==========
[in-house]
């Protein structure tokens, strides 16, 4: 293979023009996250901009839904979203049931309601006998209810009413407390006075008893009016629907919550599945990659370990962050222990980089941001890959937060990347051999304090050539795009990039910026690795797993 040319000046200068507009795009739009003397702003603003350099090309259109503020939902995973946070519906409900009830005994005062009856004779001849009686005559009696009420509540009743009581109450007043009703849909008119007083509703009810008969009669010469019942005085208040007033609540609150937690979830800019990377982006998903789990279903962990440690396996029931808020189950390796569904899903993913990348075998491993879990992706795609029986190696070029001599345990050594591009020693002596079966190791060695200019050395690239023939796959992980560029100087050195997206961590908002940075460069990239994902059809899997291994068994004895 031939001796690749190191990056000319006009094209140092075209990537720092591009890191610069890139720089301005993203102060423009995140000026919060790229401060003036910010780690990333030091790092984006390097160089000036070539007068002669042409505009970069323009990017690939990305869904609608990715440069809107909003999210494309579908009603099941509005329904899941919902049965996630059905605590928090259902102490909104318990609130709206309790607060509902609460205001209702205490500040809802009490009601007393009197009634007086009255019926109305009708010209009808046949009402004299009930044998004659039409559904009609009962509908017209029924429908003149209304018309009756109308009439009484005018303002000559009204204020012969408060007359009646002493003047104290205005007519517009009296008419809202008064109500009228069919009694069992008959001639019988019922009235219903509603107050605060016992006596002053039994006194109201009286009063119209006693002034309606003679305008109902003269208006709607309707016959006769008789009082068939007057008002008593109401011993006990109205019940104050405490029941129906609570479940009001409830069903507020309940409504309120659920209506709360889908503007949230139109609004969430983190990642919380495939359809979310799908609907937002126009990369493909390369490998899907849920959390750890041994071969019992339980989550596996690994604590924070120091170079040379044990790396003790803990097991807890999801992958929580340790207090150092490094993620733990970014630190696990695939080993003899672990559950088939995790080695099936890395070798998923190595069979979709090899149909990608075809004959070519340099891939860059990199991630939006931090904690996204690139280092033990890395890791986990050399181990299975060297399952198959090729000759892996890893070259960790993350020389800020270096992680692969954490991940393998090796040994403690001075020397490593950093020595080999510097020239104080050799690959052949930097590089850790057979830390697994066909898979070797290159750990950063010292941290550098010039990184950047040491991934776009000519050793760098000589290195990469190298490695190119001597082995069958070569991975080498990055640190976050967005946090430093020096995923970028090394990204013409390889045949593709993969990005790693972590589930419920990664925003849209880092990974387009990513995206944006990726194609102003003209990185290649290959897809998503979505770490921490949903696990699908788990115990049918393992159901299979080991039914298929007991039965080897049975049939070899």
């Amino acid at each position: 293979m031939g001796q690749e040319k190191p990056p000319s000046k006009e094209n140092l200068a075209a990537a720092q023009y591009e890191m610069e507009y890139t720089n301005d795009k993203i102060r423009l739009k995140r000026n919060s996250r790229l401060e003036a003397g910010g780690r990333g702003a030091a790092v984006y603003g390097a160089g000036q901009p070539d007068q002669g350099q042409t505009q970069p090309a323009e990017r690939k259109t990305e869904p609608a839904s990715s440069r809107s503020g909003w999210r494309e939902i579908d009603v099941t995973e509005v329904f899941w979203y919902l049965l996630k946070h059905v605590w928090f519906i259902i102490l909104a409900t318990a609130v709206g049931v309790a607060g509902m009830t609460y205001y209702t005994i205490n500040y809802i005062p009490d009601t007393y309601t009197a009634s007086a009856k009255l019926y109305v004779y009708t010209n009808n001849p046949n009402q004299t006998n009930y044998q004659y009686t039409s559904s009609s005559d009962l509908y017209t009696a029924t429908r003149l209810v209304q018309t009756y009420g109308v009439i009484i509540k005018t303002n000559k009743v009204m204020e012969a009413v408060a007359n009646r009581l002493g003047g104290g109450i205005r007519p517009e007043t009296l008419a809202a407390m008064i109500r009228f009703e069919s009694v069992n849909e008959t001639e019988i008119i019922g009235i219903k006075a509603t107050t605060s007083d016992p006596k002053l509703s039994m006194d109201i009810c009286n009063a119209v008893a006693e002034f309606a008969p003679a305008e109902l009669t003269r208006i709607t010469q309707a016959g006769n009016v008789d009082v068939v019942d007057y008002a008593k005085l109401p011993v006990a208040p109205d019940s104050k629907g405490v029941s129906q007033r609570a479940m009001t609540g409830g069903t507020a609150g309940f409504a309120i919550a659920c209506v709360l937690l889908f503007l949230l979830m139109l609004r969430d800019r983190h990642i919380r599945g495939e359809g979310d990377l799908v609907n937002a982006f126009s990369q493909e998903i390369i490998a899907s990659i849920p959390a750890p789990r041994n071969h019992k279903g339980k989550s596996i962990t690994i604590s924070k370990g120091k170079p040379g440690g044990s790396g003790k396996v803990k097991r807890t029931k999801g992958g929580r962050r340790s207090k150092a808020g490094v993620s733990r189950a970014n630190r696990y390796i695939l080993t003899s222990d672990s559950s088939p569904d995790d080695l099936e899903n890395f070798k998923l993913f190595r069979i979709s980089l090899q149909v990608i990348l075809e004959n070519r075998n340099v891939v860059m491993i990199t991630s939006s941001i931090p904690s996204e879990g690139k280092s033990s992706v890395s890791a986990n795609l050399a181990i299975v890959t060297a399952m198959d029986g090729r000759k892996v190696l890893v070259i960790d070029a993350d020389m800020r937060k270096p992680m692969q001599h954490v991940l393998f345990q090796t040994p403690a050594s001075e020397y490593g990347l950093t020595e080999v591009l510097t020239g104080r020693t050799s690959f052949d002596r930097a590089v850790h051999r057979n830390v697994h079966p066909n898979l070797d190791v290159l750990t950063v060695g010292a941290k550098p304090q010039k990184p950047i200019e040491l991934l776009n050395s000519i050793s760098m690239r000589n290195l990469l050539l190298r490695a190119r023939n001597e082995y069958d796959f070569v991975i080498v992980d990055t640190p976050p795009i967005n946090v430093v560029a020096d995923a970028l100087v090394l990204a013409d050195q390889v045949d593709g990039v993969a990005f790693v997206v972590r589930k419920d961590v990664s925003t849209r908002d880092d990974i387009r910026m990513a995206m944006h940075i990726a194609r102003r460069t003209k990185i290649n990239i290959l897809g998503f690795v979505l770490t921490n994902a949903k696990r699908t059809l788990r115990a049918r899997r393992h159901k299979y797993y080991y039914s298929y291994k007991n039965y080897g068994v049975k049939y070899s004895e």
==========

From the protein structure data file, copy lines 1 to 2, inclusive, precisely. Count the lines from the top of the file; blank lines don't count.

[in-house]
């Protein structure tokens, strides 16, 4: 293979023009996250901009839904979203049931309601006998209810009413407390006075008893009016629907919550599945990659370990962050222990980089941001890959937060990347051999304090050539795009990039910026690795797993 040319000046200068507009795009739009003397702003603003350099090309259109503020939902995973946070519906409900009830005994005062009856004779001849009686005559009696009420509540009743009581109450007043009703849909008119007083509703009810008969009669010469019942005085208040007033609540609150937690979830800019990377982006998903789990279903962990440690396996029931808020189950390796569904899903993913990348075998491993879990992706795609029986190696070029001599345990050594591009020693002596079966190791060695200019050395690239023939796959992980560029100087050195997206961590908002940075460069990239994902059809899997291994068994004895 031939001796690749190191990056000319006009094209140092075209990537720092591009890191610069890139720089301005993203102060423009995140000026919060790229401060003036910010780690990333030091790092984006390097160089000036070539007068002669042409505009970069323009990017690939990305869904609608990715440069809107909003999210494309579908009603099941509005329904899941919902049965996630059905605590928090259902102490909104318990609130709206309790607060509902609460205001209702205490500040809802009490009601007393009197009634007086009255019926109305009708010209009808046949009402004299009930044998004659039409559904009609009962509908017209029924429908003149209304018309009756109308009439009484005018303002000559009204204020012969408060007359009646002493003047104290205005007519517009009296008419809202008064109500009228069919009694069992008959001639019988019922009235219903509603107050605060016992006596002053039994006194109201009286009063119209006693002034309606003679305008109902003269208006709607309707016959006769008789009082068939007057008002008593109401011993006990109205019940104050405490029941129906609570479940009001409830069903507020309940409504309120659920209506709360889908503007949230139109609004969430983190990642919380495939359809979310799908609907937002126009990369493909390369490998899907849920959390750890041994071969019992339980989550596996690994604590924070120091170079040379044990790396003790803990097991807890999801992958929580340790207090150092490094993620733990970014630190696990695939080993003899672990559950088939995790080695099936890395070798998923190595069979979709090899149909990608075809004959070519340099891939860059990199991630939006931090904690996204690139280092033990890395890791986990050399181990299975060297399952198959090729000759892996890893070259960790993350020389800020270096992680692969954490991940393998090796040994403690001075020397490593950093020595080999510097020239104080050799690959052949930097590089850790057979830390697994066909898979070797290159750990950063010292941290550098010039990184950047040491991934776009000519050793760098000589290195990469190298490695190119001597082995069958070569991975080498990055640190976050967005946090430093020096995923970028090394990204013409390889045949593709993969990005790693972590589930419920990664925003849209880092990974387009990513995206944006990726194609102003003209990185290649290959897809998503979505770490921490949903696990699908788990115990049918393992159901299979080991039914298929007991039965080897049975049939070899």